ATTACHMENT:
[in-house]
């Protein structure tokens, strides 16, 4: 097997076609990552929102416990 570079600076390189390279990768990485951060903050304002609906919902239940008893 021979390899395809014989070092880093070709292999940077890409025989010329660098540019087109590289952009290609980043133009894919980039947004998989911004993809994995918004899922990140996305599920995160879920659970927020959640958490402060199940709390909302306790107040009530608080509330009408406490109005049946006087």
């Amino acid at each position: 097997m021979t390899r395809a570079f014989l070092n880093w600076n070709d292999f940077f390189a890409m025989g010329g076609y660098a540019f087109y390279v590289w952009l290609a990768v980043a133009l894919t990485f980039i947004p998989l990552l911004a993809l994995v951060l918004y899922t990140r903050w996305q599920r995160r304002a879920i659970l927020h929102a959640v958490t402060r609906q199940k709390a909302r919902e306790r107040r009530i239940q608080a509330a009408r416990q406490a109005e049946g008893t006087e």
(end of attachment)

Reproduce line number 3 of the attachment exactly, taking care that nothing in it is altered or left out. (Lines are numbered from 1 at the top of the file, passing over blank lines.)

């Amino acid at each position: 097997m021979t390899r395809a570079f014989l070092n880093w600076n070709d292999f940077f390189a890409m025989g010329g076609y660098a540019f087109y390279v590289w952009l290609a990768v980043a133009l894919t990485f980039i947004p998989l990552l911004a993809l994995v951060l918004y899922t990140r903050w996305q599920r995160r304002a879920i659970l927020h929102a959640v958490t402060r609906q199940k709390a909302r919902e306790r107040r009530i239940q608080a509330a009408r416990q406490a109005e049946g008893t006087e």